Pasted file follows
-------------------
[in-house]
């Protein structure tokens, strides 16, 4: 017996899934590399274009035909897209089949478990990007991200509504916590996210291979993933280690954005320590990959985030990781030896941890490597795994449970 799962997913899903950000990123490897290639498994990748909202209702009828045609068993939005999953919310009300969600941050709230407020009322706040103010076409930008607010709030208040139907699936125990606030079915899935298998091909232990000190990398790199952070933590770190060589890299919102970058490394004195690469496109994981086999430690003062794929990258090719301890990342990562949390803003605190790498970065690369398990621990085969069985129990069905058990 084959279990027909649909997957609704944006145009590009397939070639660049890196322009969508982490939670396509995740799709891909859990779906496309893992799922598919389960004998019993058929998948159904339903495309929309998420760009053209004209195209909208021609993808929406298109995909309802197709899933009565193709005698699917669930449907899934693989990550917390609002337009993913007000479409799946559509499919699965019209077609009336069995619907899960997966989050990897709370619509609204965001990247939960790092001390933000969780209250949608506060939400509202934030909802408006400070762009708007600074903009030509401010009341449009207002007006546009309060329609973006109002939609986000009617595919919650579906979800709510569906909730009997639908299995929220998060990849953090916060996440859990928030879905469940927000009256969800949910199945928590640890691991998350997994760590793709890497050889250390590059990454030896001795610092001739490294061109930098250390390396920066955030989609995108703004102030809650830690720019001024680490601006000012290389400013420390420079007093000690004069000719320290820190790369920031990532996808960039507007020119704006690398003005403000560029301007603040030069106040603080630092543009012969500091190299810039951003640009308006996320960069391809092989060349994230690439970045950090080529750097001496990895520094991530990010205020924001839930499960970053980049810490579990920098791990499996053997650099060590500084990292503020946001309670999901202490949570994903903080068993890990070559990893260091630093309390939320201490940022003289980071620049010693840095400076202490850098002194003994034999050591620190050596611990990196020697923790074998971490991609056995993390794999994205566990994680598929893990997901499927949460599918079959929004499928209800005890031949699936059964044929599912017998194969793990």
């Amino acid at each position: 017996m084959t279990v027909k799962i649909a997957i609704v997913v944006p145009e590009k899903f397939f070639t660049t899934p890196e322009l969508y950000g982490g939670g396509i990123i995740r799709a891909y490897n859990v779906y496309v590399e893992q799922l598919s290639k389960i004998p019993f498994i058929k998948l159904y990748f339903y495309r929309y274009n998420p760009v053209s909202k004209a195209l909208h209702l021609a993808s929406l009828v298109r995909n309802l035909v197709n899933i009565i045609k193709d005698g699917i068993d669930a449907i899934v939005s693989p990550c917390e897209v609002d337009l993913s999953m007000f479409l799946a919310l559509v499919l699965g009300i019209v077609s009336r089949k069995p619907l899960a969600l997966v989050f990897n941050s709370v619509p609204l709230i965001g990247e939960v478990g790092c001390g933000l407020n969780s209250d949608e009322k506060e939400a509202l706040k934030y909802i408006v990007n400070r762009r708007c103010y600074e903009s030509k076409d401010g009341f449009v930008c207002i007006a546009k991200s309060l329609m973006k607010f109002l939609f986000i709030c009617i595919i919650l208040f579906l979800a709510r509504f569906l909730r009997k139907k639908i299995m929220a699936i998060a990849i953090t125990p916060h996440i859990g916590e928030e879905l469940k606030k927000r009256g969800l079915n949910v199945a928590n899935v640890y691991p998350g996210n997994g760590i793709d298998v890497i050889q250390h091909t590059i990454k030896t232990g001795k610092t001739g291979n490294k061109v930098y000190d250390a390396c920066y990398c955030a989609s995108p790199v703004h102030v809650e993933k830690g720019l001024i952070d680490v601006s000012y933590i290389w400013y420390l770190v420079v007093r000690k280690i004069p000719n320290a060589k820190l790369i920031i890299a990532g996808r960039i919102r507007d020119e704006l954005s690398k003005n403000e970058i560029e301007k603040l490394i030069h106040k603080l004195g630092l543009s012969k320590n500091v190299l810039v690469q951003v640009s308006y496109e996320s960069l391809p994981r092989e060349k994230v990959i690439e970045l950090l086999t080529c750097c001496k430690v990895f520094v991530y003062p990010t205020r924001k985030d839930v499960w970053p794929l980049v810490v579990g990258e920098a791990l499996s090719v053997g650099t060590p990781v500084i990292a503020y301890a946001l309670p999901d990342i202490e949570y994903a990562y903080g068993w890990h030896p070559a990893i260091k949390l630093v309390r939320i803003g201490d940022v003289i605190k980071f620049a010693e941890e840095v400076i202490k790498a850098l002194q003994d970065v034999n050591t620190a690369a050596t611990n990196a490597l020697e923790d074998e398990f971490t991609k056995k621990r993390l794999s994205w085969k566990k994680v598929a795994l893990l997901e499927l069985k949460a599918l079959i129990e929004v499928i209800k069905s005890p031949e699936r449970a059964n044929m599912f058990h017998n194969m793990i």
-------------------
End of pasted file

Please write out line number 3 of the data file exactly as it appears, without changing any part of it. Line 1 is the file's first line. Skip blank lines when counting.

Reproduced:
């Amino acid at each position: 017996m084959t279990v027909k799962i649909a997957i609704v997913v944006p145009e590009k899903f397939f070639t660049t899934p890196e322009l969508y950000g982490g939670g396509i990123i995740r799709a891909y490897n859990v779906y496309v590399e893992q799922l598919s290639k389960i004998p019993f498994i058929k998948l159904y990748f339903y495309r929309y274009n998420p760009v053209s909202k004209a195209l909208h209702l021609a993808s929406l009828v298109r995909n309802l035909v197709n899933i009565i045609k193709d005698g699917i068993d669930a449907i899934v939005s693989p990550c917390e897209v609002d337009l993913s999953m007000f479409l799946a919310l559509v499919l699965g009300i019209v077609s009336r089949k069995p619907l899960a969600l997966v989050f990897n941050s709370v619509p609204l709230i965001g990247e939960v478990g790092c001390g933000l407020n969780s209250d949608e009322k506060e939400a509202l706040k934030y909802i408006v990007n400070r762009r708007c103010y600074e903009s030509k076409d401010g009341f449009v930008c207002i007006a546009k991200s309060l329609m973006k607010f109002l939609f986000i709030c009617i595919i919650l208040f579906l979800a709510r509504f569906l909730r009997k139907k639908i299995m929220a699936i998060a990849i953090t125990p916060h996440i859990g916590e928030e879905l469940k606030k927000r009256g969800l079915n949910v199945a928590n899935v640890y691991p998350g996210n997994g760590i793709d298998v890497i050889q250390h091909t590059i990454k030896t232990g001795k610092t001739g291979n490294k061109v930098y000190d250390a390396c920066y990398c955030a989609s995108p790199v703004h102030v809650e993933k830690g720019l001024i952070d680490v601006s000012y933590i290389w400013y420390l770190v420079v007093r000690k280690i004069p000719n320290a060589k820190l790369i920031i890299a990532g996808r960039i919102r507007d020119e704006l954005s690398k003005n403000e970058i560029e301007k603040l490394i030069h106040k603080l004195g630092l543009s012969k320590n500091v190299l810039v690469q951003v640009s308006y496109e996320s960069l391809p994981r092989e060349k994230v990959i690439e970045l950090l086999t080529c750097c001496k430690v990895f520094v991530y003062p990010t205020r924001k985030d839930v499960w970053p794929l980049v810490v579990g990258e920098a791990l499996s090719v053997g650099t060590p990781v500084i990292a503020y301890a946001l309670p999901d990342i202490e949570y994903a990562y903080g068993w890990h030896p070559a990893i260091k949390l630093v309390r939320i803003g201490d940022v003289i605190k980071f620049a010693e941890e840095v400076i202490k790498a850098l002194q003994d970065v034999n050591t620190a690369a050596t611990n990196a490597l020697e923790d074998e398990f971490t991609k056995k621990r993390l794999s994205w085969k566990k994680v598929a795994l893990l997901e499927l069985k949460a599918l079959i129990e929004v499928i209800k069905s005890p031949e699936r449970a059964n044929m599912f058990h017998n194969m793990i």